Government wages war on poor: good luck to the strikers

Photograph: Peter Macdiarmid/Getty Images

The best of luck to today’s public sector workers and their strike. Yesterday’s Autumn Statement by George Osborne — an acceleration of misery for most of us — was a declaration of class war on the poorest in society who do all the useful work.

Polly Toynbee lays out the facts in an impassioned piece in the Guardian:

Not one penny more was taken from the top 10% of earners. Every hit fell upon those with less not more. Fat plums ripe for the plucking stayed on the tree as the poorest bore 16% of the brunt of new cuts and the richest only 3%, according to the Resolution Foundation. Over £7bn could be harvested with 40% tax relief on higher pensions, while most earners only get 20% tax relief; £2bn should be nipped from taxing bankers’ bonuses, but the bank levy announced was nothing extra. There was no mansion tax on high-value properties, though owners don’t even pay their fair share of council tax, and property is greatly undertaxed compared with other countries.

Worse still, two-thirds of properties worth over £1m now change hands while avoiding all their 5% stamp duty, by using offshore company accounts. But not a word passed Osborne’s lips on tax avoidance and evasion. Another 12,000 tax collectors are losing their jobs while some £25bn is evaded and £70bn avoided. In a time of national emergency, Osborne had no breath of rebuke about the responsibility of the rich not to dodge taxes, no threat to curb the culture of avoidance. Despite the High Pay Commission report on out-of-control boardroom pay – which even the Institute of Directors has called “unsustainable” – the chancellor said nothing. How adamantly he ruled out the Tobin tax on financial transactions, called for by those dangerous lefties Nicolas Sarkozy and Angela Merkel.

Instead came the great attack on public sector employees on the eve of the biggest strike in memory. This was a declaration of open class war – and war on the pay of women, 73% of the public workforce. After a three-year freeze, public pay rises are pegged at 1% for two years, whatever the inflation rate. That means this government will take at least 16% from their incomes overall. But the plan to abolish Tupe – the rule that ensures public workers are not paid less if their service is privatised – is outrageously unjust, and will lead to mighty resistance to all privatisation from senior as well as junior staff.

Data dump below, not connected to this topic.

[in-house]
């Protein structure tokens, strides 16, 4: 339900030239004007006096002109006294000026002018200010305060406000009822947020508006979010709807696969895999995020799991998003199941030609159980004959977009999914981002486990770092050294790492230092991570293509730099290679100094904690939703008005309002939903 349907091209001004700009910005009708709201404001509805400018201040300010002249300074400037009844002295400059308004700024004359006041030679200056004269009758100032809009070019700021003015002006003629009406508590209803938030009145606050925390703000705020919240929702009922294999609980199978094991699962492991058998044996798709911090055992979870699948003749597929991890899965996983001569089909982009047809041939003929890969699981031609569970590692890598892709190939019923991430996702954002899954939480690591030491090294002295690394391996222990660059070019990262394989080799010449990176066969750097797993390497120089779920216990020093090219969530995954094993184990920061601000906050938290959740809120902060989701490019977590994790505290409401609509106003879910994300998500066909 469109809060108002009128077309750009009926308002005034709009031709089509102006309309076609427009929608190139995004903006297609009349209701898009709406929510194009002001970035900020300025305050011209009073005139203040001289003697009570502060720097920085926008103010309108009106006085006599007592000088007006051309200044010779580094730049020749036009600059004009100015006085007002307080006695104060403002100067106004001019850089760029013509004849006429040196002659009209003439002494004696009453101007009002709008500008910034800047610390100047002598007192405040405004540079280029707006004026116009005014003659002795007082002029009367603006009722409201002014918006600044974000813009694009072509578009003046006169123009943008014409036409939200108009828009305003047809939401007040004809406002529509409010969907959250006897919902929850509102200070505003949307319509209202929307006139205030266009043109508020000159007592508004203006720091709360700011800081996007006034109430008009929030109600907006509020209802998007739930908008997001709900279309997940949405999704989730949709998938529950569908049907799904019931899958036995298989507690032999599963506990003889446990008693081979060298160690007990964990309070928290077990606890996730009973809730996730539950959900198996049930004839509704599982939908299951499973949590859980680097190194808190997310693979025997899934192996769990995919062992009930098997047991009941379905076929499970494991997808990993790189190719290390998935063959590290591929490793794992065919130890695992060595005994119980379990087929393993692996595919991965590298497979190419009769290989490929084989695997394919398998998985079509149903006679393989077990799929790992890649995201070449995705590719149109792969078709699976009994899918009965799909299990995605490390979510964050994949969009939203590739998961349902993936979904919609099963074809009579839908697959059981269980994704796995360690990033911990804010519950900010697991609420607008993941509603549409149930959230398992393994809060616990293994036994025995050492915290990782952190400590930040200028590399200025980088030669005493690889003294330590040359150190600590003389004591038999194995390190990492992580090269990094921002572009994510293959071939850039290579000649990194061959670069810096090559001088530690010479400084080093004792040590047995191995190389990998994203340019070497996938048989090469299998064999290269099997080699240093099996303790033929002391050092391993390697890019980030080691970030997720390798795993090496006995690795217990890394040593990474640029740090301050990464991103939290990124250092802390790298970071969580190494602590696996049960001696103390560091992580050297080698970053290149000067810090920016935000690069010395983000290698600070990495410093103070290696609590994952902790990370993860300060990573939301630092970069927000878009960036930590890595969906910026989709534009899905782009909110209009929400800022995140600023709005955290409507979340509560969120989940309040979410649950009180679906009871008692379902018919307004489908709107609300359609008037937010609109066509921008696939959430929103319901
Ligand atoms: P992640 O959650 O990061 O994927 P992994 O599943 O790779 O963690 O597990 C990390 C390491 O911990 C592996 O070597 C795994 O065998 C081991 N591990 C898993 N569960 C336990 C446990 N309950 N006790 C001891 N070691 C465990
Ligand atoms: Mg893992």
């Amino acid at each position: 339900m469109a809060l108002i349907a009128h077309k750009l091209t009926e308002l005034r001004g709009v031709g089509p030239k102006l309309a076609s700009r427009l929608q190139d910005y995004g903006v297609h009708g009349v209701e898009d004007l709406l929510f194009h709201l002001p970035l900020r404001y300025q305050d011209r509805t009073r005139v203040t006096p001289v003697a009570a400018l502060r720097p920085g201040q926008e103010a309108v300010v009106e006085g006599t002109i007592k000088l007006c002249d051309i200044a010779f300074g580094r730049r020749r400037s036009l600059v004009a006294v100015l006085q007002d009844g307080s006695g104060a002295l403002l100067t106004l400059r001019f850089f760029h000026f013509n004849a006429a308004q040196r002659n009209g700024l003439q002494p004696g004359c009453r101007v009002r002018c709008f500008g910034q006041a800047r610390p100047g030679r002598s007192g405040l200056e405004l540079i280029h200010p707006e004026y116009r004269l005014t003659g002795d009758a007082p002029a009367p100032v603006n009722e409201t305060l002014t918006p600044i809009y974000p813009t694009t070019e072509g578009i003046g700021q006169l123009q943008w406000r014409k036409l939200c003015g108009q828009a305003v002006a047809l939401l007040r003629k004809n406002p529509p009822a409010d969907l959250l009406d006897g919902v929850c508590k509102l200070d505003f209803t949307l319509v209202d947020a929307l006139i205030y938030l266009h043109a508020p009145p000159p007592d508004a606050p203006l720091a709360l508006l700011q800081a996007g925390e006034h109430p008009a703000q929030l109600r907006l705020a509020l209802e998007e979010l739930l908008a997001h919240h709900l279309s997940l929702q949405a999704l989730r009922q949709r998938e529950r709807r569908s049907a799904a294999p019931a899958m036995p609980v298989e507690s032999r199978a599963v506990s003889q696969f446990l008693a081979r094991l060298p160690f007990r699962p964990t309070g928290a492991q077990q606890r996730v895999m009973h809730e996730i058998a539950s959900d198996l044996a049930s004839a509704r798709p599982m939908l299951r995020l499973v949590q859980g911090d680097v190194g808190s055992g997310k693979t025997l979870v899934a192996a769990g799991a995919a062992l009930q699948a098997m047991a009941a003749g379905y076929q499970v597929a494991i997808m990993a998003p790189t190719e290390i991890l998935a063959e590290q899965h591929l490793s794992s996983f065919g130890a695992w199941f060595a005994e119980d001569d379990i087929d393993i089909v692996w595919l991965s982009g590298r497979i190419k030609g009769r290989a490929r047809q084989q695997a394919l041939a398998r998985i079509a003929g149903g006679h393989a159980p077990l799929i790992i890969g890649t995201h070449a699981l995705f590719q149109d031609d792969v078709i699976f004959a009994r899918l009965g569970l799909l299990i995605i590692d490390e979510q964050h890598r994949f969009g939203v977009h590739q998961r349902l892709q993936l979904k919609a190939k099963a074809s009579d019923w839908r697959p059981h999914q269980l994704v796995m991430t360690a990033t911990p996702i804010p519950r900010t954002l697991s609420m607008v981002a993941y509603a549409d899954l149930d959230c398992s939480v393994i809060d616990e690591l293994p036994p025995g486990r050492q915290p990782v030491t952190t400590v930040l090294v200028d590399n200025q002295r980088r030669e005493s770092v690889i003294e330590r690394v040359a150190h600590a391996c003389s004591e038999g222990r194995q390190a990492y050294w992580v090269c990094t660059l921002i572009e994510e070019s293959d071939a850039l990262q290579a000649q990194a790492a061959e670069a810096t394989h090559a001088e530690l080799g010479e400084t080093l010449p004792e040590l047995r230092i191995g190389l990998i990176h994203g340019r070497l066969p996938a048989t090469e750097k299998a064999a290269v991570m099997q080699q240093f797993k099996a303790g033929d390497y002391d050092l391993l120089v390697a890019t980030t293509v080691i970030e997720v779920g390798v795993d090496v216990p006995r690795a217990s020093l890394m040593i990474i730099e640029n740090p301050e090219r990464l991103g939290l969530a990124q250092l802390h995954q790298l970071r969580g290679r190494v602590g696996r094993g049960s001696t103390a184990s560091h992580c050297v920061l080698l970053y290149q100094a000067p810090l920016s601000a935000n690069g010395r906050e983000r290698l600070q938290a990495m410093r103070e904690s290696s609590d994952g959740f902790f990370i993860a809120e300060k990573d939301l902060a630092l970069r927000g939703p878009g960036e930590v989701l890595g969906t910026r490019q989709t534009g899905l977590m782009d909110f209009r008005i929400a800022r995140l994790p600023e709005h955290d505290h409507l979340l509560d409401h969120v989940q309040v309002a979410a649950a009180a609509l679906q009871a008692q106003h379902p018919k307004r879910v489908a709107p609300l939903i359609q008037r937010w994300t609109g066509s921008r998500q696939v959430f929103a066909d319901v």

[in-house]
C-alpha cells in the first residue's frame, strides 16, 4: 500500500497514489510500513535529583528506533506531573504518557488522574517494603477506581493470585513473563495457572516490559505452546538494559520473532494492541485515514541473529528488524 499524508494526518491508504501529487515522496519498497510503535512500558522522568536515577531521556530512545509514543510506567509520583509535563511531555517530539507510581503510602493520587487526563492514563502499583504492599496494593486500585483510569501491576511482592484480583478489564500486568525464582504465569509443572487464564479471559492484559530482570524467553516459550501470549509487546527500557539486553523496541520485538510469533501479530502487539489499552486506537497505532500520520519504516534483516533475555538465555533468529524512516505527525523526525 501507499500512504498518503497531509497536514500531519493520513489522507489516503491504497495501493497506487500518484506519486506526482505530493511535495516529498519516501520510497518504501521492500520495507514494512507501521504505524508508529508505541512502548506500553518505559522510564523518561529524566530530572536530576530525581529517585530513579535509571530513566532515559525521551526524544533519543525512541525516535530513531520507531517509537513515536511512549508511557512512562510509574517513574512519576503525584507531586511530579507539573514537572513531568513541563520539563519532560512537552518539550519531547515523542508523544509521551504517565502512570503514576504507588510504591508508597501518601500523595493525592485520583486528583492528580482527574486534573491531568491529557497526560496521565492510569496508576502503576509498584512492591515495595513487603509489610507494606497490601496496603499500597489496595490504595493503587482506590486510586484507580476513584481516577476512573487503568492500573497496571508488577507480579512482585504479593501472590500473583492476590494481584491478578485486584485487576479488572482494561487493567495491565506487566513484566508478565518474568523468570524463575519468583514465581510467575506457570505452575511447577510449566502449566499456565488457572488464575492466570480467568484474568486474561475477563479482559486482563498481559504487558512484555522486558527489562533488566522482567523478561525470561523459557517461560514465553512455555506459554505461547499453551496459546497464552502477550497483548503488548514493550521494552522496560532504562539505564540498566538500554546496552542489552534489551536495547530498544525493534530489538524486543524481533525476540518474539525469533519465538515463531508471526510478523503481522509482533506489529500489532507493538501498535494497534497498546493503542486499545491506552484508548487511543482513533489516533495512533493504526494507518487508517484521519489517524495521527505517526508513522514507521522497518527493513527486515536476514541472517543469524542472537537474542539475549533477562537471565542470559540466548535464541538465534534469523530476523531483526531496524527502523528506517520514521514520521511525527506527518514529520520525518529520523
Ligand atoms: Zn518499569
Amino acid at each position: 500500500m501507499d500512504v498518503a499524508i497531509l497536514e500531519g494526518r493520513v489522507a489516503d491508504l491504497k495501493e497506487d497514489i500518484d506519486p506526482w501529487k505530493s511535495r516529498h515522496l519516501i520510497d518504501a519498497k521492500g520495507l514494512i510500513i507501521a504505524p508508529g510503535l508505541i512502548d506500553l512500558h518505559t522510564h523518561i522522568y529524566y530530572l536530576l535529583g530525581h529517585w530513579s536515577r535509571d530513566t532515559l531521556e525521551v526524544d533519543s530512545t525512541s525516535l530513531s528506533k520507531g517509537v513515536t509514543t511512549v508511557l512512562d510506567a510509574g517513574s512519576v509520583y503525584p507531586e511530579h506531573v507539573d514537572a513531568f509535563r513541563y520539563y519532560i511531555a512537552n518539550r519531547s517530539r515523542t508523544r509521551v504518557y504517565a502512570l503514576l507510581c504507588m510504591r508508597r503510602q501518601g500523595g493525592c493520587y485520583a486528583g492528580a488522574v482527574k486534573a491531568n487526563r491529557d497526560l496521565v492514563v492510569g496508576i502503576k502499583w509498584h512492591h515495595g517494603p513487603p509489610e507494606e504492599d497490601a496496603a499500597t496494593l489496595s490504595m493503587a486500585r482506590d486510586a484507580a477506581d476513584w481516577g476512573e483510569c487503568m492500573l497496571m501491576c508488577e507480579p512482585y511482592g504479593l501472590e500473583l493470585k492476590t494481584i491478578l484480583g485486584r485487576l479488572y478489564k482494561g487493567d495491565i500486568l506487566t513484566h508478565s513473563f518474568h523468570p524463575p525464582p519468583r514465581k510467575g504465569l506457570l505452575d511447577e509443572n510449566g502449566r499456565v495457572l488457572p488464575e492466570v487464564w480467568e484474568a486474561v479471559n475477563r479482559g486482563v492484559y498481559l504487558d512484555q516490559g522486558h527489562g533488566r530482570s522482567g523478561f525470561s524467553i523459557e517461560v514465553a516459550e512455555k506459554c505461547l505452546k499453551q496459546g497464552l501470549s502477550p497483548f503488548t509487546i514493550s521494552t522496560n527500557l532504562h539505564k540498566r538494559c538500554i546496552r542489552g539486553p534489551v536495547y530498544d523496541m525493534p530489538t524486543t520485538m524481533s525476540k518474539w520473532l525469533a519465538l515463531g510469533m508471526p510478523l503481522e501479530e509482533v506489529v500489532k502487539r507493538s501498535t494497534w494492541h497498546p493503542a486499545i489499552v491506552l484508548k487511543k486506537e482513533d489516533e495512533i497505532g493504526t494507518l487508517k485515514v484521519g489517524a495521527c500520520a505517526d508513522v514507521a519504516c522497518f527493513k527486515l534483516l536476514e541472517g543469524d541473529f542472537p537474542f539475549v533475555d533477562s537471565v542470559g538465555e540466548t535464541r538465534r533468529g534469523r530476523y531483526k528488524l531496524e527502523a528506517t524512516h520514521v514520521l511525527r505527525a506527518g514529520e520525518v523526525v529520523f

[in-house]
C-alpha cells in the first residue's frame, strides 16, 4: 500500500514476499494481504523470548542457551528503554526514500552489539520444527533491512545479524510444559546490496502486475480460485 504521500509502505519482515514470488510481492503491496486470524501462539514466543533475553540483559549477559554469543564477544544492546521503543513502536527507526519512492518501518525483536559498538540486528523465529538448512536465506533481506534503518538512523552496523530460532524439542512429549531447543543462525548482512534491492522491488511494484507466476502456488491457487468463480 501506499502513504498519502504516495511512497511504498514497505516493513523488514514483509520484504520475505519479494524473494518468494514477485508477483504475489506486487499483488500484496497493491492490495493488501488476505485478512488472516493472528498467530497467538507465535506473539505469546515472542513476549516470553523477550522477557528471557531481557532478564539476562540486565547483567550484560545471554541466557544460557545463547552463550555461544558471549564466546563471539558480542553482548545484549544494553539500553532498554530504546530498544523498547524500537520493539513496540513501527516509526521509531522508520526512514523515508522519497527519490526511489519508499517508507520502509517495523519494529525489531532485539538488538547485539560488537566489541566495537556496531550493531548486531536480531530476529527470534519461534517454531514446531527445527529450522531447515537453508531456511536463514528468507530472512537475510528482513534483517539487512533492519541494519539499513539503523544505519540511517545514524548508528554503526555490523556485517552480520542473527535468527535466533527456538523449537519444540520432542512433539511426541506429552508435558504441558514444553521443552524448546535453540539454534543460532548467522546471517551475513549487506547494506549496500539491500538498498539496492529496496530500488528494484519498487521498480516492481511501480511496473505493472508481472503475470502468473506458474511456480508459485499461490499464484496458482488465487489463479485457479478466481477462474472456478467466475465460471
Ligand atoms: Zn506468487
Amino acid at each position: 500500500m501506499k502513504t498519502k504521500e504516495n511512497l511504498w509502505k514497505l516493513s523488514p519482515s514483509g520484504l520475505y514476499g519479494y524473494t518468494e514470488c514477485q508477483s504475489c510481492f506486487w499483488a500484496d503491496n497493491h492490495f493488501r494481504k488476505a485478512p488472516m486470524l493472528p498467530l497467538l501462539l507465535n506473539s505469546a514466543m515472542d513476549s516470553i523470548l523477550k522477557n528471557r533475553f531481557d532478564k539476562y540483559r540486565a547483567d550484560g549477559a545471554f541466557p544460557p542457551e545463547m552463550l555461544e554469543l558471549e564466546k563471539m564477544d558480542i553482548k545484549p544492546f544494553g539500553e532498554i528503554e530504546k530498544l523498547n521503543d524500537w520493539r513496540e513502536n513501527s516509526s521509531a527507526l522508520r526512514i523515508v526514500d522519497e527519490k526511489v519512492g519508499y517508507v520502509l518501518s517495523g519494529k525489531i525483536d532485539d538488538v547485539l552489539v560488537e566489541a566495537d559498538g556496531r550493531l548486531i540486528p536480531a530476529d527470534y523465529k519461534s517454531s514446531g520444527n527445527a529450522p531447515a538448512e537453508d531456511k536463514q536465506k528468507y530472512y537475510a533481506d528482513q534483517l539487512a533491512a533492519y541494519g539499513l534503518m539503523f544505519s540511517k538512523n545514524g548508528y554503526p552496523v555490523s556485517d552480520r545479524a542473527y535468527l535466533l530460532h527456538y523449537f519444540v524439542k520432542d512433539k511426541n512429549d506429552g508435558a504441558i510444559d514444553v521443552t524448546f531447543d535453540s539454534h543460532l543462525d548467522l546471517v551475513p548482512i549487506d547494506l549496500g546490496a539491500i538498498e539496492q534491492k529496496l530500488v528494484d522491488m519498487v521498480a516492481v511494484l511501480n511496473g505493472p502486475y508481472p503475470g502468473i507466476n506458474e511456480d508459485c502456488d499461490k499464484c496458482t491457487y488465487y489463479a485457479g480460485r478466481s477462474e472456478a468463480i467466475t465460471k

Then there are the four myths around today’s strike which have been pwned in Left Foot Forward. F’rinstance, that pensions aren’t sustainable at the current level:

The assumptions are based on current policies, not government proposals. Confirming earlier findings in the Hutton Report (pdf), they clearly predict the cost of public pensions will fall from 2% of GDP to 1.8% in 2030 and 1.4% in 2060 – without any of the current Hutton proposals.

The reason that public sector pensions are higher? Because so few in the private sector have a pension at all!

As for being the work of “militants”, “78 per cent of Unison voted in favour of the strike, 83 per cent of the GMB, 75 per cent of Unite – all mandates which any politician would kill for”.

You may remember, of course, that Johnson was elected Mayor of London in 2008. He gained 42.48 per cent of the first preferences in London, on a turnout of 45.33 per cent. So London has a mayor triggered by less than a fifth of the voting population – just 19 per cent.

Faisal Islam of Channel 4 News has ten questions for George Osborne, starting with, “You are announcing unspecified massive spending cuts for the next parliament to meet your target. Isn’t this exactly what you criticised Labour for?”

The BBC says that 60% of the public are supporting the strike so the shameful position of Labour’s Ed Miliband and Rachel Reeves are not exactly cutting with the electorate.

Neither are the braying banker sympathisers. As one Tweet put it, if you can write an anti-strike rant, thank a teacher.

Politics Home: A Statement that may seal the Chancellor’s fate. “Look at the decision to cut tax credits which will raise rather than reduce child poverty levels – but refusing to repeat the bank bonus tax as Labour suggested. How out of touch can this Chancellor get?”

Paul Mason on Osborne’s £30 billion of extra cuts. “There is now no chance of a sustained recovery, either in the real economy or the public finances, by the time we get to the pre-election period.”

All this, and yet Rachel Reeves, a Labour frontbencher marked for higher things (with 666 tattooed under her hair, more like), says: “We do not support the strike because a strike is a sign of failure.”

Anthony Hilton, former City Ed for the Evening Standard, on the myth of public-pension Sir Humphreys.

Madam Miaow says … visit Anna Chen’s website here:


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